Here, we’re making sure that the UDF is actually adding. The df.collect() executes the Spark queries. But how do we make sure that the addition fails where it makes sense to fail?

def test_udf_raises_type_execption(spark_session):
    df = spark_session.createDataFrame(
        [Row(a=1, b="not an integer"), Row(a=2, b="not an integer")]
    )
    with pytest.raises(PythonException):
        df = df.withColumn(
            "added",
            adding.add_columns(F.col("a"), F.col("b"))
        )

Hmmm… running poetry run pytest fails - no exception is thrown. The reason is that PySpark’s queries are lazy, meaning that they don’t get executed unless something actually requires computation. In the first test function, df.collect() made that happen, but writes to file, running count() or other calls can realize the resulting data frame. So let’s modify our test function:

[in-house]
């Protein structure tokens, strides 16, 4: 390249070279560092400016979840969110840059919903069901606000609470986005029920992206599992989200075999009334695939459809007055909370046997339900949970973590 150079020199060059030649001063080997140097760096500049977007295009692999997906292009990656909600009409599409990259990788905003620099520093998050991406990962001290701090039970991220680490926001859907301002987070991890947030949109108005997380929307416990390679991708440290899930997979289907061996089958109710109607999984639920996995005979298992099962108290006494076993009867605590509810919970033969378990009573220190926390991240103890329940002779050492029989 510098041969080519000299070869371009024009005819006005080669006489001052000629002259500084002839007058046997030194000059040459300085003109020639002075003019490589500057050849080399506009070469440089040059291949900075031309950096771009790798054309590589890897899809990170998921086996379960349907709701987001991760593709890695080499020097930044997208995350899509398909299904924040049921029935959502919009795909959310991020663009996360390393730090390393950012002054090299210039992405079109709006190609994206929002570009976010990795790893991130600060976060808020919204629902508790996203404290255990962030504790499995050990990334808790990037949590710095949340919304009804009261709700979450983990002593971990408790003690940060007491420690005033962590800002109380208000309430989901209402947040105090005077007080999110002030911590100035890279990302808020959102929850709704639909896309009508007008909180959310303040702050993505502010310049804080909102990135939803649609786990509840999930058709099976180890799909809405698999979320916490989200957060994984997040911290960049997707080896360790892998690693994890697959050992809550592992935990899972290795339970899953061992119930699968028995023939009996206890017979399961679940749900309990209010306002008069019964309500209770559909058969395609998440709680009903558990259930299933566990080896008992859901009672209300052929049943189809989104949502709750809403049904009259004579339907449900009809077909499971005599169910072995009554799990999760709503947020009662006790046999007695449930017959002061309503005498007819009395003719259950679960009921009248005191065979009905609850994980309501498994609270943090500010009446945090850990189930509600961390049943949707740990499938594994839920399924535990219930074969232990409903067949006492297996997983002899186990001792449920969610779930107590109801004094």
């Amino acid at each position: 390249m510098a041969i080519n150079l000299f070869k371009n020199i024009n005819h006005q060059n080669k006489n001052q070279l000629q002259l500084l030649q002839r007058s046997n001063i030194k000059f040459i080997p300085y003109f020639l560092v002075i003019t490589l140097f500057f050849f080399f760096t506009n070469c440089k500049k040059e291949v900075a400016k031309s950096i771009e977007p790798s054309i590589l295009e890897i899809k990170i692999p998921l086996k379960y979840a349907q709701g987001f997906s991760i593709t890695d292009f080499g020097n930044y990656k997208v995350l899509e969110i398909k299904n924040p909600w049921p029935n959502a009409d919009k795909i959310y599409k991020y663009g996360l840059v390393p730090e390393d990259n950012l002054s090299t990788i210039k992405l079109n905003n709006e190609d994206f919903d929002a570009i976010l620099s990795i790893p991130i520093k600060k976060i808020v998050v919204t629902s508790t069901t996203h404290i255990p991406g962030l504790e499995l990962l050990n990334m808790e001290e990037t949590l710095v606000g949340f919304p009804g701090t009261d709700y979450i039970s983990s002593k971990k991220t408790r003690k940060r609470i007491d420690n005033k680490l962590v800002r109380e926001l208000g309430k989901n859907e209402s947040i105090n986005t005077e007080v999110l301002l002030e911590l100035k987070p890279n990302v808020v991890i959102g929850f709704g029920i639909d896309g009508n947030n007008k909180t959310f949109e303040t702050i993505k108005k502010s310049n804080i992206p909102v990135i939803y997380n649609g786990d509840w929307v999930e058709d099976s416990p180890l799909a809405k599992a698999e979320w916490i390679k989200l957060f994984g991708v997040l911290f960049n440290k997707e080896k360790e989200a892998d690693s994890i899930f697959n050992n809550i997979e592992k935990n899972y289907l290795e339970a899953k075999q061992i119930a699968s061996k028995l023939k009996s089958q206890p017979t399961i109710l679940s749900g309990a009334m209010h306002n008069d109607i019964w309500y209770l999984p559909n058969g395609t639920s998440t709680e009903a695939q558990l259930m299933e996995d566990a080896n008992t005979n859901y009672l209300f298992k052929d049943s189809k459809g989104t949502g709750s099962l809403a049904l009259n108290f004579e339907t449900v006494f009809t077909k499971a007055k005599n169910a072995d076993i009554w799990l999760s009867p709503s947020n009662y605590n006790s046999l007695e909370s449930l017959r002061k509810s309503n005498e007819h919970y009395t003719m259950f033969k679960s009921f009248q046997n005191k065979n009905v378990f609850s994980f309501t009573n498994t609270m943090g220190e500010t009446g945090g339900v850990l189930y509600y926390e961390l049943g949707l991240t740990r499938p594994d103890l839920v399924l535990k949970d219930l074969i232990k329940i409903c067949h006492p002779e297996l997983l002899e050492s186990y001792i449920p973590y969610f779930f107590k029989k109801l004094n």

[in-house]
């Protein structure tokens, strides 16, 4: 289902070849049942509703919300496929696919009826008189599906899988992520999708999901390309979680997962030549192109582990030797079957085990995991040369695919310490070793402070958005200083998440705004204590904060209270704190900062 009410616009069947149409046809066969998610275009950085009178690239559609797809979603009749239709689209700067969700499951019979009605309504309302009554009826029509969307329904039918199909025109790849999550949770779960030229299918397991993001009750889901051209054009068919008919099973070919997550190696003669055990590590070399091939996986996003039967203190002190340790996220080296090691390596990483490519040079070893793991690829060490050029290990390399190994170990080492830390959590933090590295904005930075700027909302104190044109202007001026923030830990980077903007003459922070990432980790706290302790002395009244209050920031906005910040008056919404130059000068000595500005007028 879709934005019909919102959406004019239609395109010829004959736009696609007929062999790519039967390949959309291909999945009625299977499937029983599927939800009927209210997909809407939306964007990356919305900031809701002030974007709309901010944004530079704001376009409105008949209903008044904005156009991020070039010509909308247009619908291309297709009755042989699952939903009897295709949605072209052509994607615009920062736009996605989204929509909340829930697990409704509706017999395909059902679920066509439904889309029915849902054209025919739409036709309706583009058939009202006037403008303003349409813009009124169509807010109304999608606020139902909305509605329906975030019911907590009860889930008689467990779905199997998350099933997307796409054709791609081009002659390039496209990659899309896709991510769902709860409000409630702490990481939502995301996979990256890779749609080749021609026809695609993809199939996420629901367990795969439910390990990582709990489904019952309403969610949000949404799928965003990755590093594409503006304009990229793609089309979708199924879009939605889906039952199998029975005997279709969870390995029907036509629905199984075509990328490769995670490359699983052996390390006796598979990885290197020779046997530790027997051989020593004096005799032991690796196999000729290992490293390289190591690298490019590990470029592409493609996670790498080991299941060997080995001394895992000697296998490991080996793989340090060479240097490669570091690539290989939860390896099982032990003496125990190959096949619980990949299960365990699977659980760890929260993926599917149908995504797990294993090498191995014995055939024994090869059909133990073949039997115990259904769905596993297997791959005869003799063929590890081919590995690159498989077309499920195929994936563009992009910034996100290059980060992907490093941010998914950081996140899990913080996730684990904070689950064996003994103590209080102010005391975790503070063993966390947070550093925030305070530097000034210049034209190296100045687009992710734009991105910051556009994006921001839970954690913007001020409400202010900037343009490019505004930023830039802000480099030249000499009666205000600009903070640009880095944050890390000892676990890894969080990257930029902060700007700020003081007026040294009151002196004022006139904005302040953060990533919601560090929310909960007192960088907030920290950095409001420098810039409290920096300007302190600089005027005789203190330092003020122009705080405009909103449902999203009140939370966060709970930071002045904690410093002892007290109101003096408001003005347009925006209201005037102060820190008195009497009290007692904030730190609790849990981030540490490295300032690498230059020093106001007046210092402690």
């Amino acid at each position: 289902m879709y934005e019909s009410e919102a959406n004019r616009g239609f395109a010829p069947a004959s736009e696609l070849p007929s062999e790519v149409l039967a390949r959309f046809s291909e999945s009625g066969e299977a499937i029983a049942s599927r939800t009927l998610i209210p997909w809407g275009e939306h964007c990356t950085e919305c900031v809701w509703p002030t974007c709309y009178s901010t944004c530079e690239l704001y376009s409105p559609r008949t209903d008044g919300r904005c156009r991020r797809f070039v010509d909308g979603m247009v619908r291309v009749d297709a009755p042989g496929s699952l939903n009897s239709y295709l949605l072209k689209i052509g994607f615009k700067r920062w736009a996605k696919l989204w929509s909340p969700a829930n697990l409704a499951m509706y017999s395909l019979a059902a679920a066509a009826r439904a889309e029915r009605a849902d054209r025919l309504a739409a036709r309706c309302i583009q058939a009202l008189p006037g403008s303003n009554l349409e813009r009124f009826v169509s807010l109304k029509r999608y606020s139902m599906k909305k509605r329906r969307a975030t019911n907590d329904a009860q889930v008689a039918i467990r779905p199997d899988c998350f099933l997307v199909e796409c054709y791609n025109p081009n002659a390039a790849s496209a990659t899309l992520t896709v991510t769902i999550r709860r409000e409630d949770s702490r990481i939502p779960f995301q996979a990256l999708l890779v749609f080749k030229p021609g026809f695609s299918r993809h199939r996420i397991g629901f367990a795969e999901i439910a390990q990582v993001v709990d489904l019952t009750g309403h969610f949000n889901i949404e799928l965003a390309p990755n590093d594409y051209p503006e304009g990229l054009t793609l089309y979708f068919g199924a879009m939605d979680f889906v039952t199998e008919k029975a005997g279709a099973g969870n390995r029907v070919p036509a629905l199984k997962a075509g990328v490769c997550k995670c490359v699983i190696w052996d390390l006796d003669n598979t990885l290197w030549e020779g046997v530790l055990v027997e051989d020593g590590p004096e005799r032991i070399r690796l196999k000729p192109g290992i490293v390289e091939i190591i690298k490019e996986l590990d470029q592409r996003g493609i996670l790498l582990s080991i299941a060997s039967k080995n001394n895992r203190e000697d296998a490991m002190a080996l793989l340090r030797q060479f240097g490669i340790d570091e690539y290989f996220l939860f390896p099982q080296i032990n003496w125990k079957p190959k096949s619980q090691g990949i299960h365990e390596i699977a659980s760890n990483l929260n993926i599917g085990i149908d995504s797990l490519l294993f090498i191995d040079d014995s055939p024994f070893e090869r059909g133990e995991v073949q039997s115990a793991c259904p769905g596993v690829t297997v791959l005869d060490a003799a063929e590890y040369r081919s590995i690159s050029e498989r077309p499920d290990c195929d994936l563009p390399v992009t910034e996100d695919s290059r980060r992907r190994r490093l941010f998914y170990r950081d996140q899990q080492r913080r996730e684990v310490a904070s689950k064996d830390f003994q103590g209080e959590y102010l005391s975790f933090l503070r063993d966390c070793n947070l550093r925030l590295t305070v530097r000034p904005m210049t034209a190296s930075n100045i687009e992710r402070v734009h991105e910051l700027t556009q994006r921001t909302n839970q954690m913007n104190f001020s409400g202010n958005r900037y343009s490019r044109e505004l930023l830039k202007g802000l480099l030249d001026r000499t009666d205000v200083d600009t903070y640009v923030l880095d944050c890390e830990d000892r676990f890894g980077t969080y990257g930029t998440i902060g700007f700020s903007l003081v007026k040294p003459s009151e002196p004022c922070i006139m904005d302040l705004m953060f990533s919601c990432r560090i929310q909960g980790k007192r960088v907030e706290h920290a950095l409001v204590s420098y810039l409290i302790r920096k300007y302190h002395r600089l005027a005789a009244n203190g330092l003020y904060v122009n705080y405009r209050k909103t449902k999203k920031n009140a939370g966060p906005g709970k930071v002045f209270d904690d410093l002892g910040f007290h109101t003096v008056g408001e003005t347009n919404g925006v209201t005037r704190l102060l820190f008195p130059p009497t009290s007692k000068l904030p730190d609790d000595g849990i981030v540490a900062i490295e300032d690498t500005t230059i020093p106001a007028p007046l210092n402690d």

def test_udf_raises_type_exception(spark_session):
    df = spark_session.createDataFrame(
        [Row(a=1, b="not an integer"), Row(a=2, b="not an integer")]
    )
    df = df.withColumn(
        "added",
        adding.add_columns(F.col("a"), F.col("b"))
    )
    with pytest.raises(PythonException):
        _ = df.collect()

Now it successfully passes!

Lastly, let’s test add_dataframe_columns function to make sure it modifies our DataFrame as expected.

def test_add_dataframe_columns(spark_session):
    data = [Row(col1=1, col2=7), Row(col1=2, col2=8)]
    df = spark_session.createDataFrame(data)
    with_added = adding.add_dataframe_columns(df)
    rows = with_added.collect()
    for row in rows: